By: MAURICE LEE
WHEN YOU go to a wine shop to buy wine, how much importance do you attach to the vintage? Now let us be perfectly clear as to what a vintage is. The year on the label is the year the grapes were harvested and the wine made. It is not the year when the label was printed or when the wine was bottled. So the year is the vintage.
How accurate are vintage charts? The simple answer is, not very. They are a general guide, but not much more than that. If you have a look at a chart, where 10 points is the highest you can get, it will say something like Red Bordeaux, Medoc/Graves 4-7. Pomerol/St. Emilion will be 4-8 and Burgundy, Cote D’Or Red will be 4-8.
I’ve only taken two wine regions, but I hope you will get the point. It would be impossible to give a vintage report on every vineyard in Europe, never mind including the New World. The charts can only generalise, and only the well known vineyards are reported. As an example, one chart, when you got to Italy, only gave a report on Tuscany reds. Italy has 20 wine regions, so why just report on Tuscany? For the US, the chart only reported on California Cabernet Sauvignons. Crazy!
How can any chart say a particular region was great in a certain year? There are factors that can give one vineyard a great harvest, while a neighbouring one can have a bad year. Mildew attacks some leaves but not all and can be caused by leaving dead leaves on the ground. Bad weather during flowering can result in poor pollination (coulure). And when you think a region can be 240,000 hectares (600,000 acres) in size, you will realise that charts are not even a good guide. How can they be? They can only select certain vineyards and they are not representative of the whole region.
It is obvious these charts are not for the average wine drinker. So when you go to your supermarket or wine shop for a bottle of wine to accompany your chicken piri-piri, curry, or fish and chips, don’t worry about the vintage. If you bought a 2005 vintage, could you honestly say it was better or worse than a 2004 or 2003 of the same wine?
Vintages are important if you are a broker and you invest your money for maybe 10 or 20 years or more. And if you want a good case of wine to lie down for a number of years then go to a broker and not a wine shop or supermarket. The broker has taken the gamble and, quite frankly, he’s the only one you can trust.
I look forward to Beaujolais Nouveau day every year. Not because I like the wine. I think it’s disgusting. It is an eduction though to be in a London wine bar listening to the ‘yuppies’. “I say, this is a jolly little wine this year, isn’t it?” The reply is, “Yes, a spiffing little number but not quite as good as last year”. The answer is, “Well maybe not, but it’s far superior to the previous year”.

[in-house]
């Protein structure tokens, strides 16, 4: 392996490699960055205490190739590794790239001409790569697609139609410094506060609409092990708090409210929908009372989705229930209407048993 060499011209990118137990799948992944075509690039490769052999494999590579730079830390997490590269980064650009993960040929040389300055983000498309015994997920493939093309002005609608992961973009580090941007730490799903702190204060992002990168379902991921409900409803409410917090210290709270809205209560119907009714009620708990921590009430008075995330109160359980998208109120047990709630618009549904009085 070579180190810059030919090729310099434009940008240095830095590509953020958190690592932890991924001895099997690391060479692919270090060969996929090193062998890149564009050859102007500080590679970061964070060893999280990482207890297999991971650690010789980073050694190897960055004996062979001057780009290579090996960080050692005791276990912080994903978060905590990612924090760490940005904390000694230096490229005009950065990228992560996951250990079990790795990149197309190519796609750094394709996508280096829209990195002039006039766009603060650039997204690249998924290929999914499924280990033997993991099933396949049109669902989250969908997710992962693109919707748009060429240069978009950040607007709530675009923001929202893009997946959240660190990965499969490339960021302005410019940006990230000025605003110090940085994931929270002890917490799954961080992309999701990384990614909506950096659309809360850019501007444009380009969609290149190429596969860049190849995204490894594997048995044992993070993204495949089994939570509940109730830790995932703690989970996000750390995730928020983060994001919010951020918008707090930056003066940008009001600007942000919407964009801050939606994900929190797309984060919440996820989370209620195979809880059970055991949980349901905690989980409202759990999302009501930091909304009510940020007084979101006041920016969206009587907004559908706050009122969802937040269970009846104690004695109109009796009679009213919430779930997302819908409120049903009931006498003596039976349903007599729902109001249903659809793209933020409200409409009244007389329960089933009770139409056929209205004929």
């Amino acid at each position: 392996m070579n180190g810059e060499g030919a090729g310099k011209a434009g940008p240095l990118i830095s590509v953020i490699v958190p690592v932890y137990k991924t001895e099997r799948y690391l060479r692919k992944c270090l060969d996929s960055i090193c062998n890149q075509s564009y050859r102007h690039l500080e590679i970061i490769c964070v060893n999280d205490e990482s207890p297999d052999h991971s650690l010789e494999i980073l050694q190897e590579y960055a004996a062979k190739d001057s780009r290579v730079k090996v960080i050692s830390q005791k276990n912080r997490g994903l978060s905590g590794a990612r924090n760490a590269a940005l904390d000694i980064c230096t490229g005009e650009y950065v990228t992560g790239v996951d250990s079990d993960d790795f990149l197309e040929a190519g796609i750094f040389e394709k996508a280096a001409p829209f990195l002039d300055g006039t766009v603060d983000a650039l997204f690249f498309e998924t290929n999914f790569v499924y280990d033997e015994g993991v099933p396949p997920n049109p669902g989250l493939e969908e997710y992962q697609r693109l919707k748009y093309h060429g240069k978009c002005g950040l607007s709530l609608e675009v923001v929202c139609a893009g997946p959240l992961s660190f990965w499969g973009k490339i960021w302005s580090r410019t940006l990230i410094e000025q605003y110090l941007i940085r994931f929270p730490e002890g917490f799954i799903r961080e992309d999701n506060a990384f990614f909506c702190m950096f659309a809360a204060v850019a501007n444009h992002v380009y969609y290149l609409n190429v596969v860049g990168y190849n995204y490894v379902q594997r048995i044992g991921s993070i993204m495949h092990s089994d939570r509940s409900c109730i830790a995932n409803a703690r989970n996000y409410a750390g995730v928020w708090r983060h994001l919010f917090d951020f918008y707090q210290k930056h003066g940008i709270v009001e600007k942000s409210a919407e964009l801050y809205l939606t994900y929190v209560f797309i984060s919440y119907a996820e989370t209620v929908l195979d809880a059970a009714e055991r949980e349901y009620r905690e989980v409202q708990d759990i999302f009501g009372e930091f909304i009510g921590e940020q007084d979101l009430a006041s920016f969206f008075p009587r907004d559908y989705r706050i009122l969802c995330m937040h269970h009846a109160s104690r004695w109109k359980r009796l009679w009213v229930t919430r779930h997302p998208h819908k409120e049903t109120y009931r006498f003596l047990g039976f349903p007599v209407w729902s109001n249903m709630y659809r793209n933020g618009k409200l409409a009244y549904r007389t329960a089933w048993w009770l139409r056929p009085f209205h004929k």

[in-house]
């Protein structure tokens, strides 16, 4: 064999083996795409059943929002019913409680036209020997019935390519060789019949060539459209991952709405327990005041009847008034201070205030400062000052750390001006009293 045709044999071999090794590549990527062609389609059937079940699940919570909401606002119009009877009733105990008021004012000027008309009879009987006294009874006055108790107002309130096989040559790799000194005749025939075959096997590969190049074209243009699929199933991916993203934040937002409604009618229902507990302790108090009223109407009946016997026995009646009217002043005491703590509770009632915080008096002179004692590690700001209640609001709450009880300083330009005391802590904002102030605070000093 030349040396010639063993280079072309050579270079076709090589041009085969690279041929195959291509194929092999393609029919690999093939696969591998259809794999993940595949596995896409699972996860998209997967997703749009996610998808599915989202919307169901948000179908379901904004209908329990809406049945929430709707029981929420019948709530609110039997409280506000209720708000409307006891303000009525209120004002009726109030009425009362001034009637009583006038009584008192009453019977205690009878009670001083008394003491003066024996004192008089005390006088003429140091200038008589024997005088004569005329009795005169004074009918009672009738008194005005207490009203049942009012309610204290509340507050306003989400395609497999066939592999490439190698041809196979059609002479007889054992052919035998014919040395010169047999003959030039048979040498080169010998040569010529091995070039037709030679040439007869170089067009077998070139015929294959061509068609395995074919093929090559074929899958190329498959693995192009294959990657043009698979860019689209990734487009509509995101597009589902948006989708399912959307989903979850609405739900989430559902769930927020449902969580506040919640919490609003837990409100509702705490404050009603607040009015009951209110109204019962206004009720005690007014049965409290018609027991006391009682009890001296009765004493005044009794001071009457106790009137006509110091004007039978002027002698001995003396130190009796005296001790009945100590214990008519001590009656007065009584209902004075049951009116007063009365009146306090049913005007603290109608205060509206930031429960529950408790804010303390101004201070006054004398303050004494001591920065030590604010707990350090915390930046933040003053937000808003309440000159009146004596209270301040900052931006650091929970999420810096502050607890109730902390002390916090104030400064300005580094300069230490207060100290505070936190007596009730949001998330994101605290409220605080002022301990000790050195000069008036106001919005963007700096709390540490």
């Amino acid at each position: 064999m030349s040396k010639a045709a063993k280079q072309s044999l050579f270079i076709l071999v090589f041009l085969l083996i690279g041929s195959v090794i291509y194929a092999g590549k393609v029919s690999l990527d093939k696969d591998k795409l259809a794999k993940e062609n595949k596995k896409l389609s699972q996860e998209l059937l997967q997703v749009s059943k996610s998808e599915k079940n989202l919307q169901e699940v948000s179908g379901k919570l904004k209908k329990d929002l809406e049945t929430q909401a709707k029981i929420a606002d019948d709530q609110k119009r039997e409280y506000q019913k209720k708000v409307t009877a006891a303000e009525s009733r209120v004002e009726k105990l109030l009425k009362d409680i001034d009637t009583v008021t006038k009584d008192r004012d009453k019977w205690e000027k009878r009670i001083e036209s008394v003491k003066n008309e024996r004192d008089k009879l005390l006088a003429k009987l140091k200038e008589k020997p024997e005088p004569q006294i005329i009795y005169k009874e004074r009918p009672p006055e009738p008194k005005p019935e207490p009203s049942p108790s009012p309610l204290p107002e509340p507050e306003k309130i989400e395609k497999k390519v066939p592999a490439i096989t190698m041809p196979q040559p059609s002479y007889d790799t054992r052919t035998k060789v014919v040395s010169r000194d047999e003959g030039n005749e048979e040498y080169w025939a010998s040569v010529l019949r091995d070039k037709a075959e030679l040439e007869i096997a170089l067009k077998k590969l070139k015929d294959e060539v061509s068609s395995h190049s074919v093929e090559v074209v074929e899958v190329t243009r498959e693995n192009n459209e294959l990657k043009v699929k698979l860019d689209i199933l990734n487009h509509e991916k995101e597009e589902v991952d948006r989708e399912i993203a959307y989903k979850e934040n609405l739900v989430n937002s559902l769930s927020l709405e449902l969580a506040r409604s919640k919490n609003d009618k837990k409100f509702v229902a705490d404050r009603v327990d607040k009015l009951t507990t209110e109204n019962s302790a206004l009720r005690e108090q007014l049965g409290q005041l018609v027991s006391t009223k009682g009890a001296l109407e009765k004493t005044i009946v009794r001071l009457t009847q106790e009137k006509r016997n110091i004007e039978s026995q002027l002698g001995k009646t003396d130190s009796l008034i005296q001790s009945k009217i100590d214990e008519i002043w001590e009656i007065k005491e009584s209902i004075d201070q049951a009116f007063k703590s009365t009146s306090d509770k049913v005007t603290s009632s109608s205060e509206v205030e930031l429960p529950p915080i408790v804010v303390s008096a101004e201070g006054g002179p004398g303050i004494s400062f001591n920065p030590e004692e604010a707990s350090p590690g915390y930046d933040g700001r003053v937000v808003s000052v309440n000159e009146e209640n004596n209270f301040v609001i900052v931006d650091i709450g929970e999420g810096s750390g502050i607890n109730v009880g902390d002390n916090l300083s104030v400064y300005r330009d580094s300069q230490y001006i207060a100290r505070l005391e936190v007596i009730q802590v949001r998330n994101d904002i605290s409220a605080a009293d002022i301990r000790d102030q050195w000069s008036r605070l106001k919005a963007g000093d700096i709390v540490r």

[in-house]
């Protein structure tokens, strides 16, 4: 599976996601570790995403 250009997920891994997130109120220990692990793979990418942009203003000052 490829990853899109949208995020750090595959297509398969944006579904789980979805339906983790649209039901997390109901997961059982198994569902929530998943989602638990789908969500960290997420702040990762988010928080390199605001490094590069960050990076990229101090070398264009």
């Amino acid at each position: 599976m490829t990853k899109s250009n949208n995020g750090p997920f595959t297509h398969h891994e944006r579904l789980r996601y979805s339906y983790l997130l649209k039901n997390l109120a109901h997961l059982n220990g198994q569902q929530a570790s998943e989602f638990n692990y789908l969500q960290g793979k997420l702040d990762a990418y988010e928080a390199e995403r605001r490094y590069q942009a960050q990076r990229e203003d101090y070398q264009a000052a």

These sad people don’t even speak softly. They want to let the world know how stupid they are. They get to taste this new wine on one day each year. Then, two years later, they maintain they can remember how good it was and that is without making notes. They never remember how bad it was.
Recently, three million vegetarians in the UK threw a tantrum because Masterfoods was including the enzyme rennet in the manufacture of Mars bars. As a result, Masterfoods did a u-turn. I wonder how many of those vegetarians drink wine. I would say about 90 per cent of adults. My job is to encourage people to drink wine not discourage them. I have to ask though, if these protesters know how the wine was clarified.
Finings are used to clarify all wines. One is Casein. This is made from milk by rennin, which is produced by the stomach. It is an active constituent of rennet (the inner lining of the fourth stomach of calves or other young mammals), which vegetarians are complaining about.
Then there’s gelatine, which is formed by boiling specially prepared skin, bones and connective tissue of animals as well as isinglass, which is almost a pure gelatine prepared from the air bladder of fish, such as sturgeon.
White of egg and Spanish clay are also very popular. Maybe ox blood was used. Oh dear. What if…? Incidently, rennin is used in cheesemaking.
There is no legal obligation for a wine producer to say what was used to clarify wine as it is not a wine ingredient but merely part of the process of making wine. So how are vegetarians to know which was used? They could, of course, phone the vineyard and ask them but they may or may not be told. Of course, they will have to accept that vineyards may not use the same finings each year.
The Vegetarian Society were pleased that Masterfoods recognises the importance of integrity. Integrity? “The strict adherence to a code of moral values, or other standards, complete sincerity and honesty”. Do wine drinking vegetarians fit the bill? I hope so, and I hope they continue to drink wine, and enjoy life to the full.
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